Triumphs and limits of the Contrastivity-Only Hypothesis
The Variable Hierarchy hypothesis of Dresher (2009) has a number of far-reaching consequences and applications – beyond the domain for which it was originally developed – including overspecification, kinship terminology, vowel reduction and whistled languages. On the other hand, the Contrastivity-Only Hypothesis of Dresher (2009) is, in its present form, empirically too limited once one looks at a full system of phonological processes within a language, and some reference to noncontrastive features seems inevitable. However, I outline a possible set of diagnostics and distinctions that might allow one to localize and limit the reference to noncontrastive features.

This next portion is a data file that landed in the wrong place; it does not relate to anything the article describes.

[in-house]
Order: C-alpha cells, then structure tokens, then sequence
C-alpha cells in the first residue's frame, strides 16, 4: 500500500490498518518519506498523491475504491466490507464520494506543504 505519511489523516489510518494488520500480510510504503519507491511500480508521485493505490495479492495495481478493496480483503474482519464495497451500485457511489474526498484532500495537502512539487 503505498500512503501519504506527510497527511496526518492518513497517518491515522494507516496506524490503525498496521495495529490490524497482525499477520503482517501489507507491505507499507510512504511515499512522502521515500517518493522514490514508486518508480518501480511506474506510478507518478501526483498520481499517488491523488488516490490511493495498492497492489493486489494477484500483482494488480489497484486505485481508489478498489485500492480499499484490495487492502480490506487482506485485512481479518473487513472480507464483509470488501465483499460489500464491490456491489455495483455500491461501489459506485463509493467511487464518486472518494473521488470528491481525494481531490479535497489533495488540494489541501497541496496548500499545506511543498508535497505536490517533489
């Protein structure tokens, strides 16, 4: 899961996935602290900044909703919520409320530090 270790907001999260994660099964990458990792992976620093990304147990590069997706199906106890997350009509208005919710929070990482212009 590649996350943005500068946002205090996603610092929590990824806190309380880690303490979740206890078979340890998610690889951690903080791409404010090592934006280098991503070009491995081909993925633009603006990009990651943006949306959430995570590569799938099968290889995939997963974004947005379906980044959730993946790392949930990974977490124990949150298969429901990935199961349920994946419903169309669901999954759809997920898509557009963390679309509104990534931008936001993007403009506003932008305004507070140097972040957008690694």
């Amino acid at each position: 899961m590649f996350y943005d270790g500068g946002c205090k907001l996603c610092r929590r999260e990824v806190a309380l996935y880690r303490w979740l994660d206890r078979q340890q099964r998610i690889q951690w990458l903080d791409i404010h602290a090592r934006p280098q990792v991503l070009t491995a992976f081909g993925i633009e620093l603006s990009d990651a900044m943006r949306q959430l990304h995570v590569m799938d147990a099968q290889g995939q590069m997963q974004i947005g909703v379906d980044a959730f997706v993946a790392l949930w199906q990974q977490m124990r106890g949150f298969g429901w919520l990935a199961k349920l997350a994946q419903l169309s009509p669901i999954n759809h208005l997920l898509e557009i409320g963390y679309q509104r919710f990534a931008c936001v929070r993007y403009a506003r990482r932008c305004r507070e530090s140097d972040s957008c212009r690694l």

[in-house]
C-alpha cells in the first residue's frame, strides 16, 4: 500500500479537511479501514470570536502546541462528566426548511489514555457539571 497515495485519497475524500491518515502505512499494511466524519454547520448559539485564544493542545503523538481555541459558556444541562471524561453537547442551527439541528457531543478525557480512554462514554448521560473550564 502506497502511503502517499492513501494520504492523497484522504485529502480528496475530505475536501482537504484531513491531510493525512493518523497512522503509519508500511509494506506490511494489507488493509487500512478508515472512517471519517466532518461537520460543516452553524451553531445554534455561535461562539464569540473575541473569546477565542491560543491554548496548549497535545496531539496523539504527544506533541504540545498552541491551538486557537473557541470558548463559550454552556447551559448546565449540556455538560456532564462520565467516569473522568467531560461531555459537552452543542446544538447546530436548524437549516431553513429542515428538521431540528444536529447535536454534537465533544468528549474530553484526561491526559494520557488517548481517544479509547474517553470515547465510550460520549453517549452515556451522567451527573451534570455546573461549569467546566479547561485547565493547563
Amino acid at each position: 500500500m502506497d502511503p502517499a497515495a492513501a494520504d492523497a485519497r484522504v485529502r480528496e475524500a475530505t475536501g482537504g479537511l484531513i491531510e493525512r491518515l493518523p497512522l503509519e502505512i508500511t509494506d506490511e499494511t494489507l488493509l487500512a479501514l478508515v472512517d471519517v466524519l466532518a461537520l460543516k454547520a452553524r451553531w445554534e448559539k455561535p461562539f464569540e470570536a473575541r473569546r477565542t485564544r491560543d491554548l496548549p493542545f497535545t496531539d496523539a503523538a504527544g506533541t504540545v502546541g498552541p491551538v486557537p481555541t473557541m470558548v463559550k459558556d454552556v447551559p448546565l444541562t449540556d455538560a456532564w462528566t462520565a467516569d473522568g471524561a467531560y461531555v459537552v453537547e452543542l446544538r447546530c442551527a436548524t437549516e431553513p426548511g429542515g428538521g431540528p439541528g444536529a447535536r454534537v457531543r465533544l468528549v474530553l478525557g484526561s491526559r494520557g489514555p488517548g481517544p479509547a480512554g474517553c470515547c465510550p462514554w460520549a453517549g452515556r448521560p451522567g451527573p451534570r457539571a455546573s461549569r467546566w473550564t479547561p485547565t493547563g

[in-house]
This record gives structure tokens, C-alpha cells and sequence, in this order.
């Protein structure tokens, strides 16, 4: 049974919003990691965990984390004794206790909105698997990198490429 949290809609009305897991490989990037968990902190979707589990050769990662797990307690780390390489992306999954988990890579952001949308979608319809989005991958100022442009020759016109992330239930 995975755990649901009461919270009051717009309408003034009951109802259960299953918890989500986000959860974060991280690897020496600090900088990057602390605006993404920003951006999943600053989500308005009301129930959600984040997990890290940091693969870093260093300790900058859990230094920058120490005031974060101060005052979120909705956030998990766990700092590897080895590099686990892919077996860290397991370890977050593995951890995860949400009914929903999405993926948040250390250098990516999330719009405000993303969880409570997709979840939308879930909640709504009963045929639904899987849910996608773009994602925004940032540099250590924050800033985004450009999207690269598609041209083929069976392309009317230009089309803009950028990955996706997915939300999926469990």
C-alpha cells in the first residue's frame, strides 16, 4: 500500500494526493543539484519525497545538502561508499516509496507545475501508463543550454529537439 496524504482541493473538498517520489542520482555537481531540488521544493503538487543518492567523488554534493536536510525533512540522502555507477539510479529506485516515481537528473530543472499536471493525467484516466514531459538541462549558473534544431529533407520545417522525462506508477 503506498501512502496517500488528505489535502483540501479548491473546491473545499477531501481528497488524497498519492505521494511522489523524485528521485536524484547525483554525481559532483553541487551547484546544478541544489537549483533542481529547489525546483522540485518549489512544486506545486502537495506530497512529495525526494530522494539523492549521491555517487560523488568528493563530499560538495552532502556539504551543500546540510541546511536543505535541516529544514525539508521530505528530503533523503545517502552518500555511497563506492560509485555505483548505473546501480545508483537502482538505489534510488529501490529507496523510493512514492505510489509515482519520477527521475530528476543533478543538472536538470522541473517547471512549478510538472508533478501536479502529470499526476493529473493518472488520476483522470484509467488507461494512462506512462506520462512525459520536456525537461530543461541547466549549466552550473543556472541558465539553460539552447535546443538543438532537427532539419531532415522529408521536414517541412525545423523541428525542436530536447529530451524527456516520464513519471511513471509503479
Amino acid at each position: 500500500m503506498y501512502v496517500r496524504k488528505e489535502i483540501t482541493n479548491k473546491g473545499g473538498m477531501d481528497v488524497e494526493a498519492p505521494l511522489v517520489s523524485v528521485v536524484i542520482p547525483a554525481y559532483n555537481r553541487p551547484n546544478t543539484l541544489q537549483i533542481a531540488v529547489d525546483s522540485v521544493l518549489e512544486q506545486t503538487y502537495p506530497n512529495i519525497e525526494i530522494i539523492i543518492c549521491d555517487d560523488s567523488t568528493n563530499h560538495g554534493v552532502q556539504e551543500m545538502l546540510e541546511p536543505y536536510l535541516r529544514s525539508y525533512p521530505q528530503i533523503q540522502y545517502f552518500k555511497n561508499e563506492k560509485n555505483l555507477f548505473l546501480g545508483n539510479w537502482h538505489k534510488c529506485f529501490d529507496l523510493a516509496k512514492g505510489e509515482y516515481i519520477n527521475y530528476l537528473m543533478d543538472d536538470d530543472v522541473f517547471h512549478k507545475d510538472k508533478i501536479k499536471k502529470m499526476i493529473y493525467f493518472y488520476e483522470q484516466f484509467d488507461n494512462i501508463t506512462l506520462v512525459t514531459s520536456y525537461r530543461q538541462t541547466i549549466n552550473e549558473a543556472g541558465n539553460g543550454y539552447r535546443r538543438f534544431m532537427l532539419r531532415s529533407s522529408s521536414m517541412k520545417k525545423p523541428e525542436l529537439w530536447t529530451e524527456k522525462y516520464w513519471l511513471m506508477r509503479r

Keywords: whistled languages, vowel reduction, Contrastive hierarchies, overspecification, kinship
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